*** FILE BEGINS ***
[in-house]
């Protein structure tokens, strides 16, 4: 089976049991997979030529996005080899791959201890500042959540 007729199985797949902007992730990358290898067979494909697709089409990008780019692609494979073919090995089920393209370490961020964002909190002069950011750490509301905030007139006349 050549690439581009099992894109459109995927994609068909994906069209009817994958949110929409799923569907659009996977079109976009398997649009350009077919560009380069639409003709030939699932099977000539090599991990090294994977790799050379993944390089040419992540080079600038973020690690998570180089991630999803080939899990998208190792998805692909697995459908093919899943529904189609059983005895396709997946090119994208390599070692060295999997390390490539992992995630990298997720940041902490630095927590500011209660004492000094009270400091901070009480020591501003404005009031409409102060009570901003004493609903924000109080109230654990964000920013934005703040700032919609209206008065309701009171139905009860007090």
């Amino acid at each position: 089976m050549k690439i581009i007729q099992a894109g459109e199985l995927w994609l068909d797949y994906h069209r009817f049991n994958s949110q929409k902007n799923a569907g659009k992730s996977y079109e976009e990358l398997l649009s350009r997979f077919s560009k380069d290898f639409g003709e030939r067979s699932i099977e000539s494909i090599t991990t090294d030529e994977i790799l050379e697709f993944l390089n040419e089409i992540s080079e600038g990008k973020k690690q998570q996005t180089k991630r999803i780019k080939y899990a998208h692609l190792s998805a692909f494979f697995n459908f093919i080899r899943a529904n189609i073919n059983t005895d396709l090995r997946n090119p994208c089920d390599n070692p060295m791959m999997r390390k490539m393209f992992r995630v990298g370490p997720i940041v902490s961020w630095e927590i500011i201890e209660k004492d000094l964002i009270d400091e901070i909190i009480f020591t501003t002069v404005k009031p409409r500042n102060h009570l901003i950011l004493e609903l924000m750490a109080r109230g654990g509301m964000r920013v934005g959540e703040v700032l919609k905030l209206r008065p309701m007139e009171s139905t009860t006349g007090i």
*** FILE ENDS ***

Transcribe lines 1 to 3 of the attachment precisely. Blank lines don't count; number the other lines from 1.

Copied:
[in-house]
């Protein structure tokens, strides 16, 4: 089976049991997979030529996005080899791959201890500042959540 007729199985797949902007992730990358290898067979494909697709089409990008780019692609494979073919090995089920393209370490961020964002909190002069950011750490509301905030007139006349 050549690439581009099992894109459109995927994609068909994906069209009817994958949110929409799923569907659009996977079109976009398997649009350009077919560009380069639409003709030939699932099977000539090599991990090294994977790799050379993944390089040419992540080079600038973020690690998570180089991630999803080939899990998208190792998805692909697995459908093919899943529904189609059983005895396709997946090119994208390599070692060295999997390390490539992992995630990298997720940041902490630095927590500011209660004492000094009270400091901070009480020591501003404005009031409409102060009570901003004493609903924000109080109230654990964000920013934005703040700032919609209206008065309701009171139905009860007090």
């Amino acid at each position: 089976m050549k690439i581009i007729q099992a894109g459109e199985l995927w994609l068909d797949y994906h069209r009817f049991n994958s949110q929409k902007n799923a569907g659009k992730s996977y079109e976009e990358l398997l649009s350009r997979f077919s560009k380069d290898f639409g003709e030939r067979s699932i099977e000539s494909i090599t991990t090294d030529e994977i790799l050379e697709f993944l390089n040419e089409i992540s080079e600038g990008k973020k690690q998570q996005t180089k991630r999803i780019k080939y899990a998208h692609l190792s998805a692909f494979f697995n459908f093919i080899r899943a529904n189609i073919n059983t005895d396709l090995r997946n090119p994208c089920d390599n070692p060295m791959m999997r390390k490539m393209f992992r995630v990298g370490p997720i940041v902490s961020w630095e927590i500011i201890e209660k004492d000094l964002i009270d400091e901070i909190i009480f020591t501003t002069v404005k009031p409409r500042n102060h009570l901003i950011l004493e609903l924000m750490a109080r109230g654990g509301m964000r920013v934005g959540e703040v700032l919609k905030l209206r008065p309701m007139e009171s139905t009860t006349g007090i």